Jennifer LeClaire is now sharing her reflections and revelations through Walking in the Spirit, a new podcast from Charisma. Listen at charismapodcastnetwork.com.
Either the devil isn’t fleeing or one demon is lined up right after the other to take the last one’s place—at least that’s the thought that crosses my mind in seasons of heavy spiritual warfare. I’m resisting the devil all right, but it sure doesn’t seem like he’s fleeing—much less fleeing seven ways (Deut. 28:7).
Despite resisting with all my might, sometimes the enemy continues raging against me like he’s deaf or oblivious to the power in the name of Jesus. Yet I know God is not a man that He should lie (Num. 23:19). The Word is absolutely 100 percent true all the time, without fail. And God’s Word says every knee must bow to the name of Jesus (Phil. 2:10). So what gives?
When God’s Word doesn’t seem to be working, this I know: It’s not God’s Word that’s not working. Usually, we’re either missing some revelation or doing something wrong somewhere—whether we realize it or not. Either way, we need a revelation!
With that in mind, let’s look at this “resist the devil” Scripture in context. The Bible actually says, “He gives more grace. Therefore He says: ‘God resists the proud, but gives grace to the humble.’ Therefore submit to God. Resist the devil and he will flee from you. Draw near to God and He will draw near to you. Cleanse your hands, you sinners; and purify your hearts, you double-minded” (James 4:6-8).
Isn’t that a far cry from what you hear in some spiritual warfare circles?
Who’s Resisting Whom?
First of all, that word resist is from the Greek word anthístēmi, which means to “take a complete stand against” or a “contrary position” and “refusing to be moved.” Well, we can’t take a complete stand against an enemy with whom we are standing in some measure of agreement. When you keep this Scripture in context, then, it offers a clue about why the devil may not flee: We aren’t fully submitted to God. That’s why it’s a good idea to repent and glorify God before engaging the enemy.
Here’s one example. We may be flowing in pride that’s causing God to resist us even while we’re trying to resist the devil. Indeed, we can actually take pride in our spiritual warfare skills—and many do. I came out of a spiritual warfare camp some years ago that was especially proud of its brute battle force. We considered ourselves the Navy Seals of spiritual warfare. Yet the devil rarely fled. It seemed like there was never any lasting breakthrough. Even David has seasons of rest from war (2 Sam. 7:1).
Again, pride in our spiritual warfare skills can cause us to stumble before our enemies because God resists the proud and give grace to the humble. We need the grace of God to overcome our enemies. Flaunting our spiritual warfare skills like a boastful five-star general will most certainly lead to some measure of defeat at some point.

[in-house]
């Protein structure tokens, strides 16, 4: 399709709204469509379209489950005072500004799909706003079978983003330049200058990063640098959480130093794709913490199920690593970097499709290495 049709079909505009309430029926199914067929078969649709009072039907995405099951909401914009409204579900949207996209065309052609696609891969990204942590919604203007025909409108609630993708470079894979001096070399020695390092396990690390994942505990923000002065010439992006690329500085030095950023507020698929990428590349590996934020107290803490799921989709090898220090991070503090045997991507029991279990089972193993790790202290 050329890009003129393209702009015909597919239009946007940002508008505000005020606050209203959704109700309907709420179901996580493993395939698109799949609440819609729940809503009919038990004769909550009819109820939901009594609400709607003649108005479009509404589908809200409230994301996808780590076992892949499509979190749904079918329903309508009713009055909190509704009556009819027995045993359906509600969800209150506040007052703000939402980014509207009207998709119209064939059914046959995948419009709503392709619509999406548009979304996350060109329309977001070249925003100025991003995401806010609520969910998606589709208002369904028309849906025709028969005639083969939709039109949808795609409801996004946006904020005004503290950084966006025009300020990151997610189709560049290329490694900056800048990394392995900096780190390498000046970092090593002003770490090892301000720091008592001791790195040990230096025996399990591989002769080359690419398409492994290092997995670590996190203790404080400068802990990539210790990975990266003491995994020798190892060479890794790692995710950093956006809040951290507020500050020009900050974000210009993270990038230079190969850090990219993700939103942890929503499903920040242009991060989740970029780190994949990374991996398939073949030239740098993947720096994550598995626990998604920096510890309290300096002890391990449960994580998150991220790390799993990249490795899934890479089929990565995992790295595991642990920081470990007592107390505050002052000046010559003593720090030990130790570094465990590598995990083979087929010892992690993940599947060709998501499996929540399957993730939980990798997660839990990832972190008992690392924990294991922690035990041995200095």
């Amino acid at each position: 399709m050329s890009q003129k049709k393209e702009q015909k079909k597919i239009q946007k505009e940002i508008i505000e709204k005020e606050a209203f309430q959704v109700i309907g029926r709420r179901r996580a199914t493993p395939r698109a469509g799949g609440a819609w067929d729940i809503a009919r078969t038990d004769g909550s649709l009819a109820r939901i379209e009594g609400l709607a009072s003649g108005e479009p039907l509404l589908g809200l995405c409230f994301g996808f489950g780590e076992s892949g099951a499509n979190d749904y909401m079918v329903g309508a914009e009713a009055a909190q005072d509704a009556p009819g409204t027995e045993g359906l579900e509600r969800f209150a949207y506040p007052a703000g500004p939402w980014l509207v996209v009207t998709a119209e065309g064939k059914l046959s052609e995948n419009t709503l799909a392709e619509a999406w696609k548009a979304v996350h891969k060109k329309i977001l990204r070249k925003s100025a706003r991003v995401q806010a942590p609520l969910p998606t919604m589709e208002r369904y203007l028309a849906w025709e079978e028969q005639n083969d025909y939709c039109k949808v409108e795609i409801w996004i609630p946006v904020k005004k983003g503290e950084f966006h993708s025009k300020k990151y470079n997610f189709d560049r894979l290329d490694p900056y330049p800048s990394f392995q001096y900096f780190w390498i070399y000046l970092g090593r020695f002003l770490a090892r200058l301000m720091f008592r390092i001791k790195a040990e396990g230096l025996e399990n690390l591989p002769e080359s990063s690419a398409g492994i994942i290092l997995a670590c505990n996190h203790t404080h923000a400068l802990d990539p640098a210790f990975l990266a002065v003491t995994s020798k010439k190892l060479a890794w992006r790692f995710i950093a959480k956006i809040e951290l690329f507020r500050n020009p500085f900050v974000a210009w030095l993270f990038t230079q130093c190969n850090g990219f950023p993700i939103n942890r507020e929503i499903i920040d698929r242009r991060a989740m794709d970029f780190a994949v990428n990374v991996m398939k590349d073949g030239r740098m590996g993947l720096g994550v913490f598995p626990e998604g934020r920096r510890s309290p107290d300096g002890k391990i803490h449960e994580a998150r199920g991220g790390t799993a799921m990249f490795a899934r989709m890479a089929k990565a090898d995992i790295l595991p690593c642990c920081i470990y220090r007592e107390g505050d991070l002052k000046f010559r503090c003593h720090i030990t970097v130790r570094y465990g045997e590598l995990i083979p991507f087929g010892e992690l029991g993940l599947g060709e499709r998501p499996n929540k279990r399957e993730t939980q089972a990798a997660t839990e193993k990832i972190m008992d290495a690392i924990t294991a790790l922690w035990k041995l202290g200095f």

King Ahab, Jezebel’s husband and a mighty warrior who posted many victories, was certainly full of pride. God’s prophet Micaiah clearly told him what no other false prophet on his payroll dared: that he would lose if he went to battle in Ramoth Gilead (1 Kings 22:17-23). Instead of heeding the voice of God’s prophet, proud Ahab arrested the man of God and ran to the battle line anyway. He was killed in battle.
Jesus Is Not a Magic Word
By the same token, you can’t toss around the name of Jesus like it’s some magic word. True and lasting victory comes not only through faith in the name of Jesus but also intimate relationship with Him. You can’t have consistent warfare-winning faith in a God you don’t really know because when the pressure is on, you need to truly know He’s got your back. Our revelation of Jesus as warrior and our submission to Him as king play a role in sending the devil packing.
Remember the itinerant Jewish exorcists who took it upon themselves to use the name of Jesus to cast out demons? They proclaimed, “We exorcise you by the Jesus whom Paul preaches” (Acts 19:13). No intimacy there. Also, there were seven sons of Sceva, a Jewish chief priest, who took that same approach (v. 14). The devil wasn’t buying: “And the evil spirit answered and said, ‘Jesus I know, and Paul I know; but who are you?’ Then the man in whom the evil spirit was leaped on them, overpowered them, and prevailed against them, so that they fled out of that house naked and wounded” (vv. 15-16). How embarrassing!
See, these Jewish exorcists didn’t have a relationship with Jesus, so they really didn’t have faith in His name. They had faith in Paul’s ability to use His name, but you can’t cast out devils in the authority of your pastor. God has given us victory in warfare, but we need faith firmly rooted in Him before we can truly stand in our authority in Christ and enforce that victory in the face of our enemies.
Of course, there can be other reasons why the devil doesn’t flee. I don’t have all the answers—not by a long shot. Sometimes I really do think there’s just an onslaught of demons that come one after another. You command one to flee, and there’s another right there to take its place. But what I do know is this: If we worship God in the midst of the battle, He will war against our enemies. So while we shouldn’t hesitate to go on the offensive against our enemies with revelation from the Holy Spirit, I believe worshipping God generates the intimacy with His heart, the faith in His name and the humility we need to remain victorious in warfare no matter how many devils come rushing our way.
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